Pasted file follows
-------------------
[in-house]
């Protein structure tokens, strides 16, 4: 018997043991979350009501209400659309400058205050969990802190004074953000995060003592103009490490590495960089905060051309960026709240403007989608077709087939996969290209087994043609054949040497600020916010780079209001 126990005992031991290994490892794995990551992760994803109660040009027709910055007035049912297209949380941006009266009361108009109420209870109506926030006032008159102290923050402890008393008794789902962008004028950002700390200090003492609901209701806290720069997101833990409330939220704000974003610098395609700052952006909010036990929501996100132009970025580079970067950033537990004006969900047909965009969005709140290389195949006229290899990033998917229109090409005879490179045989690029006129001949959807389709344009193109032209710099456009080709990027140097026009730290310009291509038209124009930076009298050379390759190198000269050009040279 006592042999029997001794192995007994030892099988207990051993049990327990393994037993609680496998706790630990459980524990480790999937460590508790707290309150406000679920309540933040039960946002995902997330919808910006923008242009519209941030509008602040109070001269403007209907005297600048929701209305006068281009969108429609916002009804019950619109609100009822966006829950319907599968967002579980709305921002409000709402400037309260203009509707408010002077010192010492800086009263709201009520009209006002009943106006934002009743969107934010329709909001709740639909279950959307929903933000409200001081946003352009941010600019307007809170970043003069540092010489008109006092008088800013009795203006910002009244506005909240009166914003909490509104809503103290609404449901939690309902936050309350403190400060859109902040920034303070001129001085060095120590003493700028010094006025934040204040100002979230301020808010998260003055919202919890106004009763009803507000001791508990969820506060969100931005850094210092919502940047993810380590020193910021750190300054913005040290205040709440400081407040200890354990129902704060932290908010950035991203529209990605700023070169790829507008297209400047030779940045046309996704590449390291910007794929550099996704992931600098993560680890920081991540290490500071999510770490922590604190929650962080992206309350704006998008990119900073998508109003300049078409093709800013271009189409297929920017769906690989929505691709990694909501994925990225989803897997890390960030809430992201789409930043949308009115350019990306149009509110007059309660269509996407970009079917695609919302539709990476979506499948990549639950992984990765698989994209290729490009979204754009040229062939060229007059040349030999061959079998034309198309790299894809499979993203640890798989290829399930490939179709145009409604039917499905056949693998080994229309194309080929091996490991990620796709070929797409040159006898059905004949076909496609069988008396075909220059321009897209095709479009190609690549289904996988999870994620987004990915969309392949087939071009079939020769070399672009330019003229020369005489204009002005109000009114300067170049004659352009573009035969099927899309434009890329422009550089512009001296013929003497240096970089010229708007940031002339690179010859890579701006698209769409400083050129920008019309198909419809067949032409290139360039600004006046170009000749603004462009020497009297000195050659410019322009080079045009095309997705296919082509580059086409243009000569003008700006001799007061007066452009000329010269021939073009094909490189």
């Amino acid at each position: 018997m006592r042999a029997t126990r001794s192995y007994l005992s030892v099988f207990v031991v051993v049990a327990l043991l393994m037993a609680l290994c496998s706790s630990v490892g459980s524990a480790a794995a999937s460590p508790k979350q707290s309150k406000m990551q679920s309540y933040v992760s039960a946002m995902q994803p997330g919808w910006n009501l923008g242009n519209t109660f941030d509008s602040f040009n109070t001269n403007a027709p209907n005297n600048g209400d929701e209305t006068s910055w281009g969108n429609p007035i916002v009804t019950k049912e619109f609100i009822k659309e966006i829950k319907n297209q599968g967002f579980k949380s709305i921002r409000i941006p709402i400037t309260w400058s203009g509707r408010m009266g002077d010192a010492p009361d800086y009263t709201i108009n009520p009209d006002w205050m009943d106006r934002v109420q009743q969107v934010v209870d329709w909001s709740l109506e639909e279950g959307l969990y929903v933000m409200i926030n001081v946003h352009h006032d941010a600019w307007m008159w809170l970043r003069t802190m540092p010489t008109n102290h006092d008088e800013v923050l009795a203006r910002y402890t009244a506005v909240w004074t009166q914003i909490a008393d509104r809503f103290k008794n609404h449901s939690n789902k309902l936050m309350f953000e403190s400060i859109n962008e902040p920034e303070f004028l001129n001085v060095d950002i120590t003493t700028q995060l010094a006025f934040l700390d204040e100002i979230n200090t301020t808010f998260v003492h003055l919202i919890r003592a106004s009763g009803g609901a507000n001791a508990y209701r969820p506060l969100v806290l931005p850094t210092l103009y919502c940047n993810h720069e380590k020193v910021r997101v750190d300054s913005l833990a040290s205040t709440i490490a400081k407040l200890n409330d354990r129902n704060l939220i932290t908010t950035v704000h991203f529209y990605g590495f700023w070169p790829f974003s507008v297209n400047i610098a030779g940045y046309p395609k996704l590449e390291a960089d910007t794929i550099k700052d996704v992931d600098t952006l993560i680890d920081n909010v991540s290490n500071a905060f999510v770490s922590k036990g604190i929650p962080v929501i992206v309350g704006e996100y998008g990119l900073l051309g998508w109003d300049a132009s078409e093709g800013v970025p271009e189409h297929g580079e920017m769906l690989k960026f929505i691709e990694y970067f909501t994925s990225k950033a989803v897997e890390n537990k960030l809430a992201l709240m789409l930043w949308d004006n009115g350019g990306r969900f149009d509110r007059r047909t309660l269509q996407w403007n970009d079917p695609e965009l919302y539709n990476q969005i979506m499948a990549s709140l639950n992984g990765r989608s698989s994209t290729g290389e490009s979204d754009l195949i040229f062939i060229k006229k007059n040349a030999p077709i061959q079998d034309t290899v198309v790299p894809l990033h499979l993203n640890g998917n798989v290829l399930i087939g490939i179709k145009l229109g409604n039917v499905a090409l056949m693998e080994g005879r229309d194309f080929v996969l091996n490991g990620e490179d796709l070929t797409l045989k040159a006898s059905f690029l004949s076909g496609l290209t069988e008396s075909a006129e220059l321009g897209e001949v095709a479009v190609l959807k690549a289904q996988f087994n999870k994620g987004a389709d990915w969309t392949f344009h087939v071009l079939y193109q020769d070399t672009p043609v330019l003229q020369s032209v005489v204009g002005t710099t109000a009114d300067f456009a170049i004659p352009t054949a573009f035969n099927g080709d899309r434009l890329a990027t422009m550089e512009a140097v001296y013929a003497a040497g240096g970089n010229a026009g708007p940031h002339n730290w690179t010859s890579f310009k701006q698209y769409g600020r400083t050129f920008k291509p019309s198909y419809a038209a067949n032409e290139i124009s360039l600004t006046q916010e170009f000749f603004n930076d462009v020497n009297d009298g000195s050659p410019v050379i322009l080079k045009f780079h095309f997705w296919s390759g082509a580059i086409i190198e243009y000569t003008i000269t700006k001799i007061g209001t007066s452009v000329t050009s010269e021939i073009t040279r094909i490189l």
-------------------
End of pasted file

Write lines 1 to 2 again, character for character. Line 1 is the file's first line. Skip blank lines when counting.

[in-house]
């Protein structure tokens, strides 16, 4: 018997043991979350009501209400659309400058205050969990802190004074953000995060003592103009490490590495960089905060051309960026709240403007989608077709087939996969290209087994043609054949040497600020916010780079209001 126990005992031991290994490892794995990551992760994803109660040009027709910055007035049912297209949380941006009266009361108009109420209870109506926030006032008159102290923050402890008393008794789902962008004028950002700390200090003492609901209701806290720069997101833990409330939220704000974003610098395609700052952006909010036990929501996100132009970025580079970067950033537990004006969900047909965009969005709140290389195949006229290899990033998917229109090409005879490179045989690029006129001949959807389709344009193109032209710099456009080709990027140097026009730290310009291509038209124009930076009298050379390759190198000269050009040279 006592042999029997001794192995007994030892099988207990051993049990327990393994037993609680496998706790630990459980524990480790999937460590508790707290309150406000679920309540933040039960946002995902997330919808910006923008242009519209941030509008602040109070001269403007209907005297600048929701209305006068281009969108429609916002009804019950619109609100009822966006829950319907599968967002579980709305921002409000709402400037309260203009509707408010002077010192010492800086009263709201009520009209006002009943106006934002009743969107934010329709909001709740639909279950959307929903933000409200001081946003352009941010600019307007809170970043003069540092010489008109006092008088800013009795203006910002009244506005909240009166914003909490509104809503103290609404449901939690309902936050309350403190400060859109902040920034303070001129001085060095120590003493700028010094006025934040204040100002979230301020808010998260003055919202919890106004009763009803507000001791508990969820506060969100931005850094210092919502940047993810380590020193910021750190300054913005040290205040709440400081407040200890354990129902704060932290908010950035991203529209990605700023070169790829507008297209400047030779940045046309996704590449390291910007794929550099996704992931600098993560680890920081991540290490500071999510770490922590604190929650962080992206309350704006998008990119900073998508109003300049078409093709800013271009189409297929920017769906690989929505691709990694909501994925990225989803897997890390960030809430992201789409930043949308009115350019990306149009509110007059309660269509996407970009079917695609919302539709990476979506499948990549639950992984990765698989994209290729490009979204754009040229062939060229007059040349030999061959079998034309198309790299894809499979993203640890798989290829399930490939179709145009409604039917499905056949693998080994229309194309080929091996490991990620796709070929797409040159006898059905004949076909496609069988008396075909220059321009897209095709479009190609690549289904996988999870994620987004990915969309392949087939071009079939020769070399672009330019003229020369005489204009002005109000009114300067170049004659352009573009035969099927899309434009890329422009550089512009001296013929003497240096970089010229708007940031002339690179010859890579701006698209769409400083050129920008019309198909419809067949032409290139360039600004006046170009000749603004462009020497009297000195050659410019322009080079045009095309997705296919082509580059086409243009000569003008700006001799007061007066452009000329010269021939073009094909490189």